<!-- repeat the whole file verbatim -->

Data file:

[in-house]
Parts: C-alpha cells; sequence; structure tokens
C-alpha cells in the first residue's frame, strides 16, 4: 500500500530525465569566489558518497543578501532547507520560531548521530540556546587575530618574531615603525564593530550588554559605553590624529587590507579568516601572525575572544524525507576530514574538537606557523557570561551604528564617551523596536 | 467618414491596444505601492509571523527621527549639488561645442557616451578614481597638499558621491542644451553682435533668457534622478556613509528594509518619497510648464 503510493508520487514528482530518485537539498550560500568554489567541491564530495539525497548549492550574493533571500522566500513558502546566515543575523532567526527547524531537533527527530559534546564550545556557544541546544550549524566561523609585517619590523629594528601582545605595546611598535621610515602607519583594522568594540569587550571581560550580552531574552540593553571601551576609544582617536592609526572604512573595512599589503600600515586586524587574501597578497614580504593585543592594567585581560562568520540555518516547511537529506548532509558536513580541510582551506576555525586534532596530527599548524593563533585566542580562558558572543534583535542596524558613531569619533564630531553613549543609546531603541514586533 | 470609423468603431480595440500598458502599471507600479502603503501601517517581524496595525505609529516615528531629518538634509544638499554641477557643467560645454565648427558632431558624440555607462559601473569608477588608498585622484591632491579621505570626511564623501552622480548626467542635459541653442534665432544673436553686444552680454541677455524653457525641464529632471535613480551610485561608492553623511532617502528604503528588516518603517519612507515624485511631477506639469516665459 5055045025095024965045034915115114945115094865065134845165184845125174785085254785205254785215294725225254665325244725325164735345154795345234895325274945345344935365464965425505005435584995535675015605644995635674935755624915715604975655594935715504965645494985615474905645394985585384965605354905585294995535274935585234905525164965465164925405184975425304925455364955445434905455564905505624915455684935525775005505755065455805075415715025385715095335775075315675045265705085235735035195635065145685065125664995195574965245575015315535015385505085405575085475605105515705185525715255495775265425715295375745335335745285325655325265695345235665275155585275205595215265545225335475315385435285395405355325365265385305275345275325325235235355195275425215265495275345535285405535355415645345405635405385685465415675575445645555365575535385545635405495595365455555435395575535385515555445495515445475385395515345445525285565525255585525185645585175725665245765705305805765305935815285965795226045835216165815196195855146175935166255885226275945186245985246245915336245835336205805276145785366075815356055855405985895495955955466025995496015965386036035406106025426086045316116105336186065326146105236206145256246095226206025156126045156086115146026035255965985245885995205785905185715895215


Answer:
[in-house]
Parts: C-alpha cells; sequence; structure tokens
C-alpha cells in the first residue's frame, strides 16, 4: 500500500530525465569566489558518497543578501532547507520560531548521530540556546587575530618574531615603525564593530550588554559605553590624529587590507579568516601572525575572544524525507576530514574538537606557523557570561551604528564617551523596536 | 467618414491596444505601492509571523527621527549639488561645442557616451578614481597638499558621491542644451553682435533668457534622478556613509528594509518619497510648464 503510493508520487514528482530518485537539498550560500568554489567541491564530495539525497548549492550574493533571500522566500513558502546566515543575523532567526527547524531537533527527530559534546564550545556557544541546544550549524566561523609585517619590523629594528601582545605595546611598535621610515602607519583594522568594540569587550571581560550580552531574552540593553571601551576609544582617536592609526572604512573595512599589503600600515586586524587574501597578497614580504593585543592594567585581560562568520540555518516547511537529506548532509558536513580541510582551506576555525586534532596530527599548524593563533585566542580562558558572543534583535542596524558613531569619533564630531553613549543609546531603541514586533 | 470609423468603431480595440500598458502599471507600479502603503501601517517581524496595525505609529516615528531629518538634509544638499554641477557643467560645454565648427558632431558624440555607462559601473569608477588608498585622484591632491579621505570626511564623501552622480548626467542635459541653442534665432544673436553686444552680454541677455524653457525641464529632471535613480551610485561608492553623511532617502528604503528588516518603517519612507515624485511631477506639469516665459 5055045025095024965045034915115114945115094865065134845165184845125174785085254785205254785215294725225254665325244725325164735345154795345234895325274945345344935365464965425505005435584995535675015605644995635674935755624915715604975655594935715504965645494985615474905645394985585384965605354905585294995535274935585234905525164965465164925405184975425304925455364955445434905455564905505624915455684935525775005505755065455805075415715025385715095335775075315675045265705085235735035195635065145685065125664995195574965245575015315535015385505085405575085475605105515705185525715255495775265425715295375745335335745285325655325265695345235665275155585275205595215265545225335475315385435285395405355325365265385305275345275325325235235355195275425215265495275345535285405535355415645345405635405385685465415675575445645555365575535385545635405495595365455555435395575535385515555445495515445475385395515345445525285565525255585525185645585175725665245765705305805765305935815285965795226045835216165815196195855146175935166255885226275945186245985246245915336245835336205805276145785366075815356055855405985895495955955466025995496015965386036035406106025426086045316116105336186065326146105236206145256246095226206025156126045156086115146026035255965985245885995205785905185715895215